Channelpedia

PubMed 22622459


Referenced in Channelpedia wiki pages of: none

Automatically associated channels: Cav2.1



Title: Tissue kallikrein activation of the epithelial Na channel.

Authors: Ankit B Patel, Julie Chao, Lawrence G Palmer

Journal, date & volume: Am. J. Physiol. Renal Physiol., 2012 Aug 15 , 303, F540-50

PubMed link: http://www.ncbi.nlm.nih.gov/pubmed/22622459


Abstract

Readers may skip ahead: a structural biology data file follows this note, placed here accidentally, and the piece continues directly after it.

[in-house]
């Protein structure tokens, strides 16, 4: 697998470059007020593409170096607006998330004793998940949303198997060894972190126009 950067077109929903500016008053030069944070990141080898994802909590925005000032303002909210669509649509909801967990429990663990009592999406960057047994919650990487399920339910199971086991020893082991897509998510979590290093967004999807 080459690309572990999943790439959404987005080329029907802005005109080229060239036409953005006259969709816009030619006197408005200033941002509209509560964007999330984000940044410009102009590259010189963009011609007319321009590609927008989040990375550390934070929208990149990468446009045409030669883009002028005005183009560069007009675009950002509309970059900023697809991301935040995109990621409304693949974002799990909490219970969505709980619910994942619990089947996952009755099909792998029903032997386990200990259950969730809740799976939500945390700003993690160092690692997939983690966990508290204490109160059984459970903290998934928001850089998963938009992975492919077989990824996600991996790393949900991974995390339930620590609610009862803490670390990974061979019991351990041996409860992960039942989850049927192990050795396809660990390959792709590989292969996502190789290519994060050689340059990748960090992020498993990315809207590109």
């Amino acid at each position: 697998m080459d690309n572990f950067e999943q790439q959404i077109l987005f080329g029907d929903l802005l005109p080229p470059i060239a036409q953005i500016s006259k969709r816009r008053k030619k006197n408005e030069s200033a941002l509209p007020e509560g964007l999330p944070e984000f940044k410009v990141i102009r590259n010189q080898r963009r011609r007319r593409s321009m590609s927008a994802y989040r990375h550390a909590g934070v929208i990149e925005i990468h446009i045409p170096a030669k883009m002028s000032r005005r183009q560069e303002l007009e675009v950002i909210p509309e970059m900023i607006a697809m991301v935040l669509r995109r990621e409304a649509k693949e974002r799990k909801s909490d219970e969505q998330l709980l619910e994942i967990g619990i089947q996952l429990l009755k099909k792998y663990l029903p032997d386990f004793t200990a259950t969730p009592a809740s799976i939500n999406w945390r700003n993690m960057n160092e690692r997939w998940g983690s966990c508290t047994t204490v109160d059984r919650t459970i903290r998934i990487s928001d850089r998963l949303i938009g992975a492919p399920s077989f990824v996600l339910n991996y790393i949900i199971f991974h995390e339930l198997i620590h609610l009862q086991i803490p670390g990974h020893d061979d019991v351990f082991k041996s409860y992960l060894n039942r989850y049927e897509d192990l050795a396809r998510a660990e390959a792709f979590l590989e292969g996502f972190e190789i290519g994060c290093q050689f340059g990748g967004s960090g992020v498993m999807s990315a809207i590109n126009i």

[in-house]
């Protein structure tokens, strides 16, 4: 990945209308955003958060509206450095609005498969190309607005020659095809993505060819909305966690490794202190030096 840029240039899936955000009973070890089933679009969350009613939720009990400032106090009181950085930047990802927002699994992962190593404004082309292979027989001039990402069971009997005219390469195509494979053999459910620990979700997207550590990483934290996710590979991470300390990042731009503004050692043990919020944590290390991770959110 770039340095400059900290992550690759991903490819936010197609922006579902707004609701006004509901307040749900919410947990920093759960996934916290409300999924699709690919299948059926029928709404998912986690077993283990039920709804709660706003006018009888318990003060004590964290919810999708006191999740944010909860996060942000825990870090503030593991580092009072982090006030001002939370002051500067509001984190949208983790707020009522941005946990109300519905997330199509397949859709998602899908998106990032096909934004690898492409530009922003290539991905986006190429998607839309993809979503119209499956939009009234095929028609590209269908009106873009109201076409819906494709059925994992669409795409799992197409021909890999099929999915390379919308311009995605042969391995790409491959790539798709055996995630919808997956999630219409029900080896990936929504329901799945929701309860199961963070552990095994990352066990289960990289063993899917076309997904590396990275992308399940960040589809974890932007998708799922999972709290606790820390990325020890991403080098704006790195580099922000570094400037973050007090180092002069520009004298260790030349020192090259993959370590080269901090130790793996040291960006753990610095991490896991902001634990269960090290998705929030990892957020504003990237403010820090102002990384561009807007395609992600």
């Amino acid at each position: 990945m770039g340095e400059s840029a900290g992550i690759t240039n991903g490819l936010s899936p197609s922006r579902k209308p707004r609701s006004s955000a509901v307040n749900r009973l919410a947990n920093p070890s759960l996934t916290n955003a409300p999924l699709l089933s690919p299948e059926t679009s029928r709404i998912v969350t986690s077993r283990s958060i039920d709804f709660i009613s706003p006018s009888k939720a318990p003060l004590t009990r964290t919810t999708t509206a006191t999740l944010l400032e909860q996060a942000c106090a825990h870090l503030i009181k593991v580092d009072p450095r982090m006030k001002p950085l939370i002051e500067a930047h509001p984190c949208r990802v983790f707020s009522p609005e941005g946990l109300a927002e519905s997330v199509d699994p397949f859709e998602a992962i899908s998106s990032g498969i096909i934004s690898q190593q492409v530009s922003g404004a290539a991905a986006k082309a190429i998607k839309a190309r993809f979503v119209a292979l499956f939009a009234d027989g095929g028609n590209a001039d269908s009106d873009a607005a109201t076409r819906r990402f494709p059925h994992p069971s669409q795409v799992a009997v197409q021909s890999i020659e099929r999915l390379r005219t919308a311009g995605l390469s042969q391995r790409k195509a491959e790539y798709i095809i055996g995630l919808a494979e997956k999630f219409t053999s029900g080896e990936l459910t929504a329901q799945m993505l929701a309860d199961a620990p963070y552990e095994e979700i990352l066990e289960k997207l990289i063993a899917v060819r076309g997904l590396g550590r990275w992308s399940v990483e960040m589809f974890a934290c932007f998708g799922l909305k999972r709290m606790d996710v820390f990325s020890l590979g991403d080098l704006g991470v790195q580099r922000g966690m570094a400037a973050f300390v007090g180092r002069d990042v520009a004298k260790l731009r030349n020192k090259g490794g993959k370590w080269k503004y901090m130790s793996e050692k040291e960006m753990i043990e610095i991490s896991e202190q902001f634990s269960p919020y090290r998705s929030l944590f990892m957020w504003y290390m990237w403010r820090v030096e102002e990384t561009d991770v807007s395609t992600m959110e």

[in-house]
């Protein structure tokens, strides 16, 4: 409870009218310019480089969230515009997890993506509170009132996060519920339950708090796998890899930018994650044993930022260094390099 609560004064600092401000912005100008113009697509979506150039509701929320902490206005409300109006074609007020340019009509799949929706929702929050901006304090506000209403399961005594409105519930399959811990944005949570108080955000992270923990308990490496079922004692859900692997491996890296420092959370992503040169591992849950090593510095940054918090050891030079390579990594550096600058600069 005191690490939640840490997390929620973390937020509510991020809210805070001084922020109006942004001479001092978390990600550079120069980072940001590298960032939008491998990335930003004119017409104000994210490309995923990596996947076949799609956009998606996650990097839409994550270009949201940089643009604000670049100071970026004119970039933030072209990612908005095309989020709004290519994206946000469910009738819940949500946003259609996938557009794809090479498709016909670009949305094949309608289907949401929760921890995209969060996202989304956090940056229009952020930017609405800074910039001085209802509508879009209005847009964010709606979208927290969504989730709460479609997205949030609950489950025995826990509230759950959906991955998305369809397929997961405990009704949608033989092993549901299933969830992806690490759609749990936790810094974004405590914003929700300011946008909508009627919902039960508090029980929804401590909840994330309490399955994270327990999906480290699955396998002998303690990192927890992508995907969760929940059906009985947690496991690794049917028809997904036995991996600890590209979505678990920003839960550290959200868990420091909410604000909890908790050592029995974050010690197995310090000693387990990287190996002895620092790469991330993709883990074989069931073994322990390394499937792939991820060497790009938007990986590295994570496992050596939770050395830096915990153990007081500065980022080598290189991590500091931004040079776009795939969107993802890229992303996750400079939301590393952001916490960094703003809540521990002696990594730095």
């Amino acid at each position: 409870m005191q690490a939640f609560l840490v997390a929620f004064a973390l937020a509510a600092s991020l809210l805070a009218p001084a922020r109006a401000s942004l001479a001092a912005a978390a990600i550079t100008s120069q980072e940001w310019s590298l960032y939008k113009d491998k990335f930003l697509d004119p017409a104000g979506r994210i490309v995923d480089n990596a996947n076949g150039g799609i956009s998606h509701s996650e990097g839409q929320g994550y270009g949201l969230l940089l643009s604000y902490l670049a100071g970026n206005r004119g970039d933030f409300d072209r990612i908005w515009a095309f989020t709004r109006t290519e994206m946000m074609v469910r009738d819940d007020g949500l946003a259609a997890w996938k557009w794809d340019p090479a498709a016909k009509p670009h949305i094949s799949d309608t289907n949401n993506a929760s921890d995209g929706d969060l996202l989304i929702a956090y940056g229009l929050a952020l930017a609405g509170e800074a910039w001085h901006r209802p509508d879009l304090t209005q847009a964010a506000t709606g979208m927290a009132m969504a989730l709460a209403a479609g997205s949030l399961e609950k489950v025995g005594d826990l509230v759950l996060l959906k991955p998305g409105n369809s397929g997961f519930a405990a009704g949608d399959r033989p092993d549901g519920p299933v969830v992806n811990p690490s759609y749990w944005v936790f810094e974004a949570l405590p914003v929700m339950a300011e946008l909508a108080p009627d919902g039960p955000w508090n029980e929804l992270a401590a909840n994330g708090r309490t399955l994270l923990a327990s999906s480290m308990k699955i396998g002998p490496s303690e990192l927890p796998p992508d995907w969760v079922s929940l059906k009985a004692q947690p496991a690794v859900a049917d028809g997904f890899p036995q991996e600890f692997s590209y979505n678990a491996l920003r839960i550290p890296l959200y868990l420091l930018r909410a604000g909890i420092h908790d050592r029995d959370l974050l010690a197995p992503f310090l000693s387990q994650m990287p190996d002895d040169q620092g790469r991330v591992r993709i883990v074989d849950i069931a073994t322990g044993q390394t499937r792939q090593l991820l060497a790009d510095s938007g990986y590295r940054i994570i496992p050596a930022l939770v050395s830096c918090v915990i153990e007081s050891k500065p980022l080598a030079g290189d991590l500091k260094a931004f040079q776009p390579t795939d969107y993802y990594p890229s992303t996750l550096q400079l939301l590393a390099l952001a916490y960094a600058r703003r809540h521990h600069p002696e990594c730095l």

Epithelial Na Channels (ENaC) are responsible for the apical entry of Na(+) in a number of different epithelia including the renal connecting tubule and cortical collecting duct. Proteolytic cleavage of γ-ENaC by serine proteases, including trypsin, furin, elastase, and prostasin, has been shown to increase channel activity. Here, we investigate the ability of another serine protease, tissue kallikrein, to regulate ENaC. We show that excretion of tissue kallikrein, which is secreted into the lumen of the connecting tubule, is stimulated following 5 days of a high-K(+) or low-Na(+) diet in rats. Urinary proteins reconstituted in a low-Na buffer activated amiloride-sensitive currents (I(Na)) in ENaC-expressing oocytes, suggesting an endogenous urinary protease can activate ENaC. We next tested whether tissue kallikrein can directly cleave and activate ENaC. When rat ENaC-expressing oocytes were exposed to purified tissue kallikrein from rat urine (RTK), ENaC currents increased threefold in both the presence and absence of a soybean trypsin inhibitor (SBTI). RTK and trypsin both decreased the apparent molecular mass of cleaved cell-surface γ-ENaC, while immunodepleted RTK produced no shift in apparent molecular mass, demonstrating the specificity of the tissue kallikrein. A decreased effect of RTK on Xenopus ENaC, which has variations in the putative prostasin cleavage sites in γ-ENaC, suggests these sites are important in RTK activation of ENaC. Mutating the prostasin site in mouse γ-ENaC (γRKRK186QQQQ) abolished ENaC activation and cleavage by RTK while wild-type mouse ENaC was activated and cleaved similar to that of the rat. We conclude that tissue kallikrein can be a physiologically relevant regulator of ENaC activity.